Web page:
¶51 “To place this contention in context, the reader should note that there is history underlying how courts have interpreted administrative agency powers. Formerly, court decisions permitted Wisconsin administrative agency powers to be implied. See Wis. Citizens Concerned for Cranes & Doves v. DNR, 2004 WI 40, ¶14, 270 Wis. 2d 318, 677 N.W.2d 612. In theory, “any reasonable doubt pertaining to an agency’s implied powers” was resolved “against the agency.” Wis. Builders Ass’n v. DOT, 2005 WI App 160, ¶9, 285 Wis. 2d 472, 702 N.W.2d 433. However, the Legislature concluded that this theory did not match reality. Therefore, under 2011 Wis. Act 21, the Legislature significantly altered our administrative law jurisprudence by imposing an “explicit authority requirement” on our interpretations of agency powers. Kirsten Koschnick, Comment, Making “Explicit Authority” Explicit Deciphering Wis. Act 21’s Prescriptions for Agency Rulemaking Authority, 2019 Wis. L. Rev. 993, 997.

(As an aside, Kirsten is a former intern at the foundation where I work and a friend of mine. She deserves all the congratulations for getting cited!) 

¶52 “The explicit authority requirement is codified at Wis. Stat. § 227.10(2m), which provides: “No agency may implement or enforce any standard, requirement, or threshold, . . . unless that standard, requirement, or threshold is explicitly required or explicitly permitted by statute or by a rule that has been promulgated in accordance with this subchapter[.]” Furthermore, Wis. Stat. § 227.11(2)(a)1.—3., as summarized by a recent comment in the Wisconsin Law Review, “prevent[s] agencies from circumventing this new ‘explicit authority’ requirement by simply utilizing broad statutes describing the agency’s general duties or legislative purpose as a blank check for regulatory authority.” Koschnick, Making “Explicit Authority” Explicit, at 996. The explicit authority requirement is, in effect, a legislatively imposed canon of construction that requires us to narrowly construe imprecise delegations of power to administrative agencies…”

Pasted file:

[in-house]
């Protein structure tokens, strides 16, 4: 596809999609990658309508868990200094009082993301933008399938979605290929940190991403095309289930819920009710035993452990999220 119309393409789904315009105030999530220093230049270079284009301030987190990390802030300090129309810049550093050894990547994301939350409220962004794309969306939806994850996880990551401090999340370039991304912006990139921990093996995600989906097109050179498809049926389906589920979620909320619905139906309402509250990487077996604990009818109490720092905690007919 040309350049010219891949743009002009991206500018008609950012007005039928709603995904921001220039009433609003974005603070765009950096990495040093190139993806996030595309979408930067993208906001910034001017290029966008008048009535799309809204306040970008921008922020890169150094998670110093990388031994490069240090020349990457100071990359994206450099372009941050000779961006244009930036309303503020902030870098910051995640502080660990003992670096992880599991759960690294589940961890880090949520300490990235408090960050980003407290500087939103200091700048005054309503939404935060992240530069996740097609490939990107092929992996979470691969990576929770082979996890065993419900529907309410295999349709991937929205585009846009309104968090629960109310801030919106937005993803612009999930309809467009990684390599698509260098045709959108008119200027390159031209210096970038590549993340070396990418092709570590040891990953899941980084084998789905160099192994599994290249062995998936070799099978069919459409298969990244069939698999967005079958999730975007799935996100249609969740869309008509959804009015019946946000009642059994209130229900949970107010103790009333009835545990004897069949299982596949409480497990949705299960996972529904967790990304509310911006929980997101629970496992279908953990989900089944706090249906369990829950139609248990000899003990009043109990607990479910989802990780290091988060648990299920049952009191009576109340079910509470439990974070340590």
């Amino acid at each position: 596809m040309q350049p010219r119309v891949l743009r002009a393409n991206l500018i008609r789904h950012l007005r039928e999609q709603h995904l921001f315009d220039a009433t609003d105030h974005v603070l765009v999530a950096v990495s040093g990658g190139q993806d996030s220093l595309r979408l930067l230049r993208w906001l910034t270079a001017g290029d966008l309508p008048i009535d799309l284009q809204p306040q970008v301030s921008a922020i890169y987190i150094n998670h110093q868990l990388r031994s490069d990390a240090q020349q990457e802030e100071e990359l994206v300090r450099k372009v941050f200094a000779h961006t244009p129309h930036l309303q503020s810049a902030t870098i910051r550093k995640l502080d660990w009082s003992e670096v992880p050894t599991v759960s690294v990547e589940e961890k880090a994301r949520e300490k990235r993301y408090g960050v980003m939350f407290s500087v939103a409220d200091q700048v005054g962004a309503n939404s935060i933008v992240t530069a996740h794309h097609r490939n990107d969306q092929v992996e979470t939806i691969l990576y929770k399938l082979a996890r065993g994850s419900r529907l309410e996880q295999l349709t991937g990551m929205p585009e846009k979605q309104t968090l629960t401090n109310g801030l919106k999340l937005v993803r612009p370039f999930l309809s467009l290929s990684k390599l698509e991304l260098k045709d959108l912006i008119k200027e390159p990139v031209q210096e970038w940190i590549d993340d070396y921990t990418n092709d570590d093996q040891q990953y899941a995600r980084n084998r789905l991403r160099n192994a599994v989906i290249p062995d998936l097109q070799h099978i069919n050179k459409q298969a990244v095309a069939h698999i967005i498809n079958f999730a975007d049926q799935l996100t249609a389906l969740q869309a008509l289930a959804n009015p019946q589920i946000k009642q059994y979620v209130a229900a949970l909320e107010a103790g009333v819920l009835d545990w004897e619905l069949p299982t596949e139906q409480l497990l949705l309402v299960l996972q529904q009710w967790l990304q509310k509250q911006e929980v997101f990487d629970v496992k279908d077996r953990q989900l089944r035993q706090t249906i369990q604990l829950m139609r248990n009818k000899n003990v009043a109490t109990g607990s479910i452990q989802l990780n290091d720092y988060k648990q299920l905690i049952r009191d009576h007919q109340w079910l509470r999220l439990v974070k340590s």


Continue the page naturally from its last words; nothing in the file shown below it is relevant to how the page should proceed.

While there are plenty of battles left to fight, this is a victory and one well worth celebrating. 

It was worth wondering if I would fail my final because I had no time to study because I was at the office trying to get the brief finished with my boss. It was worth running the three blocks in high heels because none of us attorneys can get anything done on time without our support staff. (Who are all working from home and not around to help with the jammed printer!) It was worth locking myself out of the building and standing in the cold until the other intern came out to get me, forgot he also didn’t have a key, and so stranded both of us out in the cold. Actually…it was all worth it for the comical, pained expression when I handed over the blood-stained appendix to our brief because my boss stabbed himself with a stapler and we didn’t have time to print out another one before everything closed…